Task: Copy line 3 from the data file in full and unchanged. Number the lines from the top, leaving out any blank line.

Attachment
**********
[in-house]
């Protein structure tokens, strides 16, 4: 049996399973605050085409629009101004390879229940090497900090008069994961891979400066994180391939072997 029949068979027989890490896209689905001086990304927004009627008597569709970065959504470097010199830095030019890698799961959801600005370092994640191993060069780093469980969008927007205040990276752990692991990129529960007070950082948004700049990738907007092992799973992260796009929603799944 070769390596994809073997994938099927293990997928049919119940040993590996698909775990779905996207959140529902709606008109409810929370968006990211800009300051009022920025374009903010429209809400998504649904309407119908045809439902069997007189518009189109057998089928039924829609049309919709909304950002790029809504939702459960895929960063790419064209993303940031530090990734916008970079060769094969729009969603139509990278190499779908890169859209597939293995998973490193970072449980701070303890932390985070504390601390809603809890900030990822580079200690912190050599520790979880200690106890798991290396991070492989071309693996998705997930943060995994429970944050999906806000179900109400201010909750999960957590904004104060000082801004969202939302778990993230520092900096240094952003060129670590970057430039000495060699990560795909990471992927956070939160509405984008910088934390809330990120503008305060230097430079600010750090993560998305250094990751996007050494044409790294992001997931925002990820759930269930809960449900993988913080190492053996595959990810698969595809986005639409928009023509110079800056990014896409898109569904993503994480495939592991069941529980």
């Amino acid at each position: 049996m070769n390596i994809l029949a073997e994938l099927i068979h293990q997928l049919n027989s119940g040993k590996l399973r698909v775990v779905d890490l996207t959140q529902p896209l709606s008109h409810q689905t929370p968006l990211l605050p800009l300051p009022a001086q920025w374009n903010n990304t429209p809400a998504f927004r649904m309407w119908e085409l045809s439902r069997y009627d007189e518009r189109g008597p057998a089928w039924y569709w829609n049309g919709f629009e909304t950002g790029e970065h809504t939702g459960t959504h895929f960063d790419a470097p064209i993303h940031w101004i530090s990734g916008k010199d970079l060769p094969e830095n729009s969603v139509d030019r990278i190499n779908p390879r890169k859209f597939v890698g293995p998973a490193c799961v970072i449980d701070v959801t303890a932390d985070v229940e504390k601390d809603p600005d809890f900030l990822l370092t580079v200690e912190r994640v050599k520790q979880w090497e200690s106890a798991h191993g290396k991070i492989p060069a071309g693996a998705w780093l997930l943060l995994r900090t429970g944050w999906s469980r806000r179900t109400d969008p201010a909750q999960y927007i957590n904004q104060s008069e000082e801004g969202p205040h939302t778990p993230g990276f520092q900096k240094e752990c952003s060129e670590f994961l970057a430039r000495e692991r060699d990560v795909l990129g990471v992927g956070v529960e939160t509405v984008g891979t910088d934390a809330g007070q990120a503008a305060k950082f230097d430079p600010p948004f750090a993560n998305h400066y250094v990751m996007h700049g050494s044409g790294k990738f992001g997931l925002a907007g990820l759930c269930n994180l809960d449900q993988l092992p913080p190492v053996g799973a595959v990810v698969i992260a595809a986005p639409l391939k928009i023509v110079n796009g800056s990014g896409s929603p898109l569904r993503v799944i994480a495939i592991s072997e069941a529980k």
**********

């Amino acid at each position: 049996m070769n390596i994809l029949a073997e994938l099927i068979h293990q997928l049919n027989s119940g040993k590996l399973r698909v775990v779905d890490l996207t959140q529902p896209l709606s008109h409810q689905t929370p968006l990211l605050p800009l300051p009022a001086q920025w374009n903010n990304t429209p809400a998504f927004r649904m309407w119908e085409l045809s439902r069997y009627d007189e518009r189109g008597p057998a089928w039924y569709w829609n049309g919709f629009e909304t950002g790029e970065h809504t939702g459960t959504h895929f960063d790419a470097p064209i993303h940031w101004i530090s990734g916008k010199d970079l060769p094969e830095n729009s969603v139509d030019r990278i190499n779908p390879r890169k859209f597939v890698g293995p998973a490193c799961v970072i449980d701070v959801t303890a932390d985070v229940e504390k601390d809603p600005d809890f900030l990822l370092t580079v200690e912190r994640v050599k520790q979880w090497e200690s106890a798991h191993g290396k991070i492989p060069a071309g693996a998705w780093l997930l943060l995994r900090t429970g944050w999906s469980r806000r179900t109400d969008p201010a909750q999960y927007i957590n904004q104060s008069e000082e801004g969202p205040h939302t778990p993230g990276f520092q900096k240094e752990c952003s060129e670590f994961l970057a430039r000495e692991r060699d990560v795909l990129g990471v992927g956070v529960e939160t509405v984008g891979t910088d934390a809330g007070q990120a503008a305060k950082f230097d430079p600010p948004f750090a993560n998305h400066y250094v990751m996007h700049g050494s044409g790294k990738f992001g997931l925002a907007g990820l759930c269930n994180l809960d449900q993988l092992p913080p190492v053996g799973a595959v990810v698969i992260a595809a986005p639409l391939k928009i023509v110079n796009g800056s990014g896409s929603p898109l569904r993503v799944i994480a495939i592991s072997e069941a529980k």